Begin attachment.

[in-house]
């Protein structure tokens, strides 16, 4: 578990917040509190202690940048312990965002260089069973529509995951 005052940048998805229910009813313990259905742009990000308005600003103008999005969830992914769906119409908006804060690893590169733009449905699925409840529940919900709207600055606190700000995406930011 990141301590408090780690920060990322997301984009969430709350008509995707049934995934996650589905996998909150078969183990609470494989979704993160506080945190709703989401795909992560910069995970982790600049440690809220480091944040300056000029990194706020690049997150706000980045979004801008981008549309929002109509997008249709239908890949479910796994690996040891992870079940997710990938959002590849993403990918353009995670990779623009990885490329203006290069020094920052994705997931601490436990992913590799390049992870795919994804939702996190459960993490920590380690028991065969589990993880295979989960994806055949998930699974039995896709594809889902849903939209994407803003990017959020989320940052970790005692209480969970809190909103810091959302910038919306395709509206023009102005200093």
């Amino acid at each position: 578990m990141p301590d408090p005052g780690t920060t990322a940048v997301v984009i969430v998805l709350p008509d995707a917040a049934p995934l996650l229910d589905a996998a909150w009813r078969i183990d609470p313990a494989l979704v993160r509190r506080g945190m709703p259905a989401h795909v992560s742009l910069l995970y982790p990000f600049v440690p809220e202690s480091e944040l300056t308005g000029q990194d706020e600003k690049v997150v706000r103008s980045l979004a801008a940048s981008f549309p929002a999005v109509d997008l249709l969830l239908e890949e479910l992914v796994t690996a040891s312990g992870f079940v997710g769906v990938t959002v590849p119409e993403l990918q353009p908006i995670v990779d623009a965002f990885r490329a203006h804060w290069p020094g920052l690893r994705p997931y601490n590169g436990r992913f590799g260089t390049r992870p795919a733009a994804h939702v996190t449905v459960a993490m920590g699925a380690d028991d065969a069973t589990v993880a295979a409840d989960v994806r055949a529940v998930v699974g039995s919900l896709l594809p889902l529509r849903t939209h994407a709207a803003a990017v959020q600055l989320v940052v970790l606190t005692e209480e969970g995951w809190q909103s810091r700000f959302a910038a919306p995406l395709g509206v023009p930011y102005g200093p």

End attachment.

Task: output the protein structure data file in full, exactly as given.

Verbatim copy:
[in-house]
């Protein structure tokens, strides 16, 4: 578990917040509190202690940048312990965002260089069973529509995951 005052940048998805229910009813313990259905742009990000308005600003103008999005969830992914769906119409908006804060690893590169733009449905699925409840529940919900709207600055606190700000995406930011 990141301590408090780690920060990322997301984009969430709350008509995707049934995934996650589905996998909150078969183990609470494989979704993160506080945190709703989401795909992560910069995970982790600049440690809220480091944040300056000029990194706020690049997150706000980045979004801008981008549309929002109509997008249709239908890949479910796994690996040891992870079940997710990938959002590849993403990918353009995670990779623009990885490329203006290069020094920052994705997931601490436990992913590799390049992870795919994804939702996190459960993490920590380690028991065969589990993880295979989960994806055949998930699974039995896709594809889902849903939209994407803003990017959020989320940052970790005692209480969970809190909103810091959302910038919306395709509206023009102005200093």
């Amino acid at each position: 578990m990141p301590d408090p005052g780690t920060t990322a940048v997301v984009i969430v998805l709350p008509d995707a917040a049934p995934l996650l229910d589905a996998a909150w009813r078969i183990d609470p313990a494989l979704v993160r509190r506080g945190m709703p259905a989401h795909v992560s742009l910069l995970y982790p990000f600049v440690p809220e202690s480091e944040l300056t308005g000029q990194d706020e600003k690049v997150v706000r103008s980045l979004a801008a940048s981008f549309p929002a999005v109509d997008l249709l969830l239908e890949e479910l992914v796994t690996a040891s312990g992870f079940v997710g769906v990938t959002v590849p119409e993403l990918q353009p908006i995670v990779d623009a965002f990885r490329a203006h804060w290069p020094g920052l690893r994705p997931y601490n590169g436990r992913f590799g260089t390049r992870p795919a733009a994804h939702v996190t449905v459960a993490m920590g699925a380690d028991d065969a069973t589990v993880a295979a409840d989960v994806r055949a529940v998930v699974g039995s919900l896709l594809p889902l529509r849903t939209h994407a709207a803003a990017v959020q600055l989320v940052v970790l606190t005692e209480e969970g995951w809190q909103s810091r700000f959302a910038a919306p995406l395709g509206v023009p930011y102005g200093p």